“Willie’s out there creating his own shot, creating his own offense,” Cousins said. “Showing he has the ability to do so.”

Point guard Rajon Rondo joined Cousins in bigging up their fellow Wildcat, according to The Associated Press: "We're seeing what Willie can do. It's the end of the season and he's playing with a lot of confidence. There's not too many restraints on him as there were when he first came in as a rookie. So now he's a little more relaxed and able to do things that we haven't seen him do all year."

To be fair, it's not as if Karl has somehow ventured completely beyond the pale of good taste by suggesting that Seth Curry might not have secured a long-term NBA livelihood after two solid starts, or by noting that more than three-quarters of Cauley-Stein's pro buckets have been dunks and layups, and have been directly assisted. It's just ... what's the point of doing that, you know? Of doing it after 22-point wins? Of doing it when surprisingly strong late-stage play from young players stands as one of the only possible positive things to say about the Kings with just a couple of weeks left in a 10th consecutive playoff-free season?

Maybe the point is just to return fire in whatever way possible against owners who may or may not have hoped you resign so that they don't have to pay out your full salary after the firing that just about everybody expects to come soon after the Kings' season mercifully ends. If that's the case, well, fair enough; it certainly wouldn't be the weirdest bit of dysfunction to come down the pike in Sacramento over the years, and it would represent a fairly fitting ending to yet another season in which the KIngs' off-court drama far outstrips their on-court accomplishments.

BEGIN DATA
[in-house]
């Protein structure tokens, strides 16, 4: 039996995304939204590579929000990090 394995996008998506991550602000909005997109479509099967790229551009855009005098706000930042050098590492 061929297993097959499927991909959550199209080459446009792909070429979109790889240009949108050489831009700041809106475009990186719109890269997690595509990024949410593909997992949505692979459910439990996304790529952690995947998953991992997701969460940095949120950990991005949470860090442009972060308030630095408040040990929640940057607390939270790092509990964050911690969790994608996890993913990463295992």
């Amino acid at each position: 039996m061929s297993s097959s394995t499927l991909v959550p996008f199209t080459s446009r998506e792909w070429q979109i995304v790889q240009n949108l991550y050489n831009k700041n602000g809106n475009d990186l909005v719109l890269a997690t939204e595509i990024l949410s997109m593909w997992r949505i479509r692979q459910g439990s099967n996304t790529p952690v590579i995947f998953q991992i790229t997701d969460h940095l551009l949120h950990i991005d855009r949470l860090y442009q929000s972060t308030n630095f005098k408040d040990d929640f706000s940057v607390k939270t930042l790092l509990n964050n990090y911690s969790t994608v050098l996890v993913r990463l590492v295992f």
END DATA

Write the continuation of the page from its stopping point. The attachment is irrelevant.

Speaking of which, a lineup note ahead of Sacramento's Monday game against the Portland Trail Blazers:

Naturally. Gotta rest everybody up before trying to snag elusive Win No. 30!

We'll keep our eyes peeled as the youth-led Kings try to play spoiler for the playoff-hopeful Blazers ... and, win or lose, we'll listen even more attentively to what everybody says after that.

"We're just trying to finish the season out strong," said Cousins after the "much-needed win" over Phoenix. "End on a positive note. And, y'know, get the funk out of the locker room."

I wonder which emoji the Kings would use for "funk."

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Dan Devine is an editor for Ball Don't Lie on Yahoo Sports. Have a tip? Email him at or follow him on Twitter!